How to Prevent and Care for Razor Burn, Rashes and Ingrown Hairs
Razor burn is just what it sounds like: a burning, itching annoyance which usually happens after shaving. The main cause of razor burn is from shaving in the opposite direction of the hair growth. When shaving, it is essential to shave with the growth of the hair, as this will prevent the pulling and damage of the follicle (which can lead to ingrown hairs). Other causes for razor burn are: old and dull blade, dirty blade and dry skin. Before using a razor, the skin must be properly moisturized by regular use of hydrating lotions and using a high moisture shaving gel.
Once you have the moisture down, look at the razor blade. Blades have to be clean and sharp to ensure a proper cut. For men shaving their tender face, this is a fact. Once a blade has been used on their partner’s legs, they can tell right away that the blade is bad, usually because a cut immediately happens after they start using it. A blade should cut right through the gel/foam and hair quickly and easily. If there is any pulling or tugging, stop using the blade and get a new one.
Men should pay attention to how the hair grows on their face and neck, because you need to shave accordingly to each section. Cheeks, below the nose, chin, jaw, and neck should be examined before applying the gel/foam so you know which direction each should be shaved in.
Women are usually taught by their moms on how to shave their legs: get into the shower, let the warm water open my pores, put on the gel/foam and start at the ankles and shave up the leg. Although it’s all over the media in commercials showing women shaving their legs in the same way, it’s not right. The hair growth direction is down the leg, and we need to be shaving in that direction. It may seem weird at first, but this will lead to hair growing back fine and prevent the burn and ingrown hairs.
But when this razor burn happens, and it will because, face it, you’re taking a sharp blade against your skin, you need to know how to take care of it. The best aftershave solution is an oil free, fragrance free moisturizer. Most brands out there carry their own version, so try a couple and see which one works best with your skin type.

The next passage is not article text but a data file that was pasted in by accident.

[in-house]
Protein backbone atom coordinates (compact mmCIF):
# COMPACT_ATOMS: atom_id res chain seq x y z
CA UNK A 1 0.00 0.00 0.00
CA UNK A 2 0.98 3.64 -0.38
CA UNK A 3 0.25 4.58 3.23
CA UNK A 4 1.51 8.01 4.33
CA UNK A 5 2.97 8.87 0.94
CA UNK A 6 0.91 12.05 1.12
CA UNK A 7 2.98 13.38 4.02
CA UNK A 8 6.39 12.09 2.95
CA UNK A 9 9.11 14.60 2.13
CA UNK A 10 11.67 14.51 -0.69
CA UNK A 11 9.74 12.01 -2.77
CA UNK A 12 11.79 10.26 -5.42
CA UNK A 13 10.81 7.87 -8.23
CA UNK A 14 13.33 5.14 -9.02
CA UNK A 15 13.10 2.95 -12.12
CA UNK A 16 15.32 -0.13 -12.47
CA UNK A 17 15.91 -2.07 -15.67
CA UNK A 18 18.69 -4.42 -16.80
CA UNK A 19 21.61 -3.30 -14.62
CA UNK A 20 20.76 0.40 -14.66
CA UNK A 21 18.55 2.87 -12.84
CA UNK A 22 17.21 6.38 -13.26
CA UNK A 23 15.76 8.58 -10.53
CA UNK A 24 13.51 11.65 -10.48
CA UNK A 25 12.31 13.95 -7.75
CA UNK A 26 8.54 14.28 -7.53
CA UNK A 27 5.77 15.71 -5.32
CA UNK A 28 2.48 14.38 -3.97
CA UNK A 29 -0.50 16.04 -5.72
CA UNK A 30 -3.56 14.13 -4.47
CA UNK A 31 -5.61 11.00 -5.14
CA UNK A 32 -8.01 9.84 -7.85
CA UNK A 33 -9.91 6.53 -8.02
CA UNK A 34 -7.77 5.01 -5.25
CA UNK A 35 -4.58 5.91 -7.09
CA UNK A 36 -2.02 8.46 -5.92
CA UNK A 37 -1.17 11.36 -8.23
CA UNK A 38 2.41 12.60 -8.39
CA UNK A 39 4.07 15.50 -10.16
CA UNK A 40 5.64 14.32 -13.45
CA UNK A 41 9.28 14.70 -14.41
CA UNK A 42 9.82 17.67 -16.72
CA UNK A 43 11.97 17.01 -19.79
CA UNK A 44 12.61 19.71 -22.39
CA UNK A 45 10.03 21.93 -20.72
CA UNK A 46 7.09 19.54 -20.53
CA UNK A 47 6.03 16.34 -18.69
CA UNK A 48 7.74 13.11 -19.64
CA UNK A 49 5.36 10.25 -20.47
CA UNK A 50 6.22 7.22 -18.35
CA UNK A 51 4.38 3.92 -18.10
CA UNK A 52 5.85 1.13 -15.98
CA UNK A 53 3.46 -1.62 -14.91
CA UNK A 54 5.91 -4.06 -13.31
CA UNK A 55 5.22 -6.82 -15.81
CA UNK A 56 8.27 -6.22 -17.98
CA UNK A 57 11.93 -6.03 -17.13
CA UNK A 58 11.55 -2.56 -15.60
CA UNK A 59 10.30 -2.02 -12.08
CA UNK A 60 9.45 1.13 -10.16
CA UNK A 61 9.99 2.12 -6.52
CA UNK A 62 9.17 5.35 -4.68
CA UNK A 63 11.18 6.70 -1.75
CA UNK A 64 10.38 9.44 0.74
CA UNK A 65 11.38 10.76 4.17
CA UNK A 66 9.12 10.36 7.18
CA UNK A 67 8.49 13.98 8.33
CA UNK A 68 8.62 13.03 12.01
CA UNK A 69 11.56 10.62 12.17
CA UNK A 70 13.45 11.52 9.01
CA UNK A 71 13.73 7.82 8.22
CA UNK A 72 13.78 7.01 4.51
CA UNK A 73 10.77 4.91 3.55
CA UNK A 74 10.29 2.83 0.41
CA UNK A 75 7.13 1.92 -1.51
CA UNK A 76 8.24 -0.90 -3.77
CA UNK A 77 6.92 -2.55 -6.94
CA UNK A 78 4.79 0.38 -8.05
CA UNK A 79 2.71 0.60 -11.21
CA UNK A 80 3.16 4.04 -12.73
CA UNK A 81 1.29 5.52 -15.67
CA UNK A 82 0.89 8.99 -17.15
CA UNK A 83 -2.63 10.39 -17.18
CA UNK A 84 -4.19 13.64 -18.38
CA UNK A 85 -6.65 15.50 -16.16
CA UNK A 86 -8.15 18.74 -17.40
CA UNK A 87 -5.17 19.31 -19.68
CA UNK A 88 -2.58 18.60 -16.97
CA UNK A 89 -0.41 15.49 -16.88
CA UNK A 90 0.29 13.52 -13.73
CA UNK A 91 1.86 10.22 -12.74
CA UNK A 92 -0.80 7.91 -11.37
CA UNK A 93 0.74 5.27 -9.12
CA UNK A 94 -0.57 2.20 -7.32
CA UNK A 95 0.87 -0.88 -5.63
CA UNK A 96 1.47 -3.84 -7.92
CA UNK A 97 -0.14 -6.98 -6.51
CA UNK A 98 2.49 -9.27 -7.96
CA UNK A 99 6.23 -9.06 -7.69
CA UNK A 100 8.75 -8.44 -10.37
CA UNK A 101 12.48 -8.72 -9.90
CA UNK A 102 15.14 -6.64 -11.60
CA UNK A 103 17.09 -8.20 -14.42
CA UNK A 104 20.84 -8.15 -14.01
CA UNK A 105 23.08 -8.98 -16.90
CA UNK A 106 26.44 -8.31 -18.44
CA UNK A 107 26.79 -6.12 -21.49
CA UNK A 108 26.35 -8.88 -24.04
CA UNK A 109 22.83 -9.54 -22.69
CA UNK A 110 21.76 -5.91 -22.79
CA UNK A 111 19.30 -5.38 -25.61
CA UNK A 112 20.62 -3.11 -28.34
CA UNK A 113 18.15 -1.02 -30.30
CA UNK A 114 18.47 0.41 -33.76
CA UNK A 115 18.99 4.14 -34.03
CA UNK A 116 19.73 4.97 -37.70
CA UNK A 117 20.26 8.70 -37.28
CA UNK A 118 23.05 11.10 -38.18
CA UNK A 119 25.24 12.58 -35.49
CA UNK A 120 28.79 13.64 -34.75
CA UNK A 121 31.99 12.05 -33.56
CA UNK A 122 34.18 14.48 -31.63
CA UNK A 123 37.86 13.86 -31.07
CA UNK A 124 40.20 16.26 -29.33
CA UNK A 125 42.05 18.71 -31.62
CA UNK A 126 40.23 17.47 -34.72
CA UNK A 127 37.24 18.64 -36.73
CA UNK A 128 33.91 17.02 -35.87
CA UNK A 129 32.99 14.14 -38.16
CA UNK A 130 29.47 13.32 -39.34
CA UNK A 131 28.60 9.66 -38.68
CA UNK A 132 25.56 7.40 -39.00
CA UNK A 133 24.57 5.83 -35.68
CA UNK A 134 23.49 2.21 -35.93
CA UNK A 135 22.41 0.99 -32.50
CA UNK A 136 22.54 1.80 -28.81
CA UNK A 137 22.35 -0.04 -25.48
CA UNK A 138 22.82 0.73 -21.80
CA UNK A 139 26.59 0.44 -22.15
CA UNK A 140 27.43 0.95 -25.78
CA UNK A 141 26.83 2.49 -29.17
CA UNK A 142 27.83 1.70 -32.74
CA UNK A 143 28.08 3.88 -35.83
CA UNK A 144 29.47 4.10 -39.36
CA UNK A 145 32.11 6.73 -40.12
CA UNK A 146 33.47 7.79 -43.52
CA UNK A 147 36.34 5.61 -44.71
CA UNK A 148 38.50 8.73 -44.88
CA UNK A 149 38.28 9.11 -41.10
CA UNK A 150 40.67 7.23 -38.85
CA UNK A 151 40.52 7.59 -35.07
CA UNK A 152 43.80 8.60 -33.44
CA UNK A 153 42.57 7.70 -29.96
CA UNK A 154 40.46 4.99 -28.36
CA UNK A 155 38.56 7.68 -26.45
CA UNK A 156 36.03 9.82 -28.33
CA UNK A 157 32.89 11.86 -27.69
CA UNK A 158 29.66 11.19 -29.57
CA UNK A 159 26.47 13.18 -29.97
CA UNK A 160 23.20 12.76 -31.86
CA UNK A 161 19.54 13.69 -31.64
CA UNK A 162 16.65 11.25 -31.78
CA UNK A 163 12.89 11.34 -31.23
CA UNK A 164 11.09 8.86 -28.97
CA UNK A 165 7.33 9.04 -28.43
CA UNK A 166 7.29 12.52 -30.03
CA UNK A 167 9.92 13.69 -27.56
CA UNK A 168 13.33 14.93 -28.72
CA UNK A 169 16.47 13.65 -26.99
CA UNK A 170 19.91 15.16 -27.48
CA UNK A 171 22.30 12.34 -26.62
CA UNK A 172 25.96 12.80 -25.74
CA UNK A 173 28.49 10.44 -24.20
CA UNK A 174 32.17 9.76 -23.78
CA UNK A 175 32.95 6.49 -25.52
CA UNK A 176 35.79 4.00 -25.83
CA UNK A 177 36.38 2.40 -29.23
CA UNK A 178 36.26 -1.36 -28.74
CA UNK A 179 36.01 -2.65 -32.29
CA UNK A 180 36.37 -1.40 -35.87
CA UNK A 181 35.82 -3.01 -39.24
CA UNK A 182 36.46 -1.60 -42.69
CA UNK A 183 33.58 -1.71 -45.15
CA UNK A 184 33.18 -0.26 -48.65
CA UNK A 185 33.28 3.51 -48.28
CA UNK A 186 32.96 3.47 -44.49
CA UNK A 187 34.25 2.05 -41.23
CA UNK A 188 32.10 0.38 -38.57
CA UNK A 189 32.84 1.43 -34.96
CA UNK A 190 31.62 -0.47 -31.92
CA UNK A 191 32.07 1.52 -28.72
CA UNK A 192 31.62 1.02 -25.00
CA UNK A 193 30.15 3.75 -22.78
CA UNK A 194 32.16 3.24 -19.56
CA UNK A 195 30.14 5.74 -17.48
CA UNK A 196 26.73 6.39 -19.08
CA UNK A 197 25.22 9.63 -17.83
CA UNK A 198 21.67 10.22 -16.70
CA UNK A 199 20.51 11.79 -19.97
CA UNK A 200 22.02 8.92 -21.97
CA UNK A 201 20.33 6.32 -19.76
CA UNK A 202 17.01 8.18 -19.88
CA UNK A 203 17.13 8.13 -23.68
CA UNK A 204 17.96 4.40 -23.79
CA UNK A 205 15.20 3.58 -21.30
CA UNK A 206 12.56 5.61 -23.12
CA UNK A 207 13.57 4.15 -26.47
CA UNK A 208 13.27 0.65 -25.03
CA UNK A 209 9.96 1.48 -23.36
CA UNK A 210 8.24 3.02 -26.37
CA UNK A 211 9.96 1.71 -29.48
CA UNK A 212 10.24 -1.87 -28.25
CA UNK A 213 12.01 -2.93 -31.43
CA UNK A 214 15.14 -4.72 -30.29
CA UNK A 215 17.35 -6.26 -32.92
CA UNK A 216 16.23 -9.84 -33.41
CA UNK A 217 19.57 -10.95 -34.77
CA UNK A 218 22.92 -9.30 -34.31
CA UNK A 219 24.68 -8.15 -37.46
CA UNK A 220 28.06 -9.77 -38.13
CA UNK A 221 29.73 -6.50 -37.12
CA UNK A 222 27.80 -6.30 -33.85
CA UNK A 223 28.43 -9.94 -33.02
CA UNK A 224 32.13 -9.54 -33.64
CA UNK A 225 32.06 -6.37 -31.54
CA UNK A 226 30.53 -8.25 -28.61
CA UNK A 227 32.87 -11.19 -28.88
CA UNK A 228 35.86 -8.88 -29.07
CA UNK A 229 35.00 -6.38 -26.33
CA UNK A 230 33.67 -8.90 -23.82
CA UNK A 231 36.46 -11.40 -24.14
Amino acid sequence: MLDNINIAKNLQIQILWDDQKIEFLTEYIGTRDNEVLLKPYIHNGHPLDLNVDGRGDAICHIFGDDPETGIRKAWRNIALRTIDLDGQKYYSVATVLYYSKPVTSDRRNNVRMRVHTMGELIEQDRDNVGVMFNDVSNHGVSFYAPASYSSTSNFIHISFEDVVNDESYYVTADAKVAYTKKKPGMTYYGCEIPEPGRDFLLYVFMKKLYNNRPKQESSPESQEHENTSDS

Rashes are the body’s way of saying something is irritating it. We can get them from different clothing materials, being nervous, allergic reaction and improper care of our skin. Some common causes of rashes are: allergic reaction to medicine, plants or animals, irritants such has perfumes, clothing materials and dyes, bacterial, viral and fungal infections and exposure to the sun to name a few. Improper skin care is another cause, which can happen after a bad shaving experience.
When a rash occurs, you need to find out the cause of the rash for the proper treatment. Please note that I am not a doctor and can only make recommendations, so if you are not sure what kind of rash it is, consult your doctor or pharmacist.
If the rash is from a dirty blade, this could be a bacterial infection, and depending on how bad the infection is, you may need to see your doctor. In minor cases an antibacterial cream should be applied to the infected area. If it does not heal within 3-5 days, see your doctor. Rashes can also appear with an infected pore or ingrown hair. Rashes also can happen to those that have a clean blade, but their skin cannot handle the contact of a blade due to either sensitive skin or allergy to the metal. Most will either need to find blades made for sensitive skin or go to a foiled personal trimmer and shaver.
Ingrown hairs are usually a sign of an infection in the pore or hair follicle. These usually result in shaving against the grain of the hair growth, pulling at the follicle or damaging it, shaving too hard and pulling at the skin while shaving. It can appear like a pimple, but it is inflamed and irritating. A good treatment is to pull the ingrown part out, but do not pluck the hair out of the follicle. For swelling and irritation, a topical antiseptic can help. If it does become infected, see your doctor as a course of antibiotics may be prescribed.
There are many alternatives to shaving with a razor: waxing, laser hair removal, creams and gels, and personal trimmers and shavers. Each body is unique, and there is an alternative if using razors is not working for you. Visit ultimate personal shaver website for a different look at shaving in a safer and more comfortable way.
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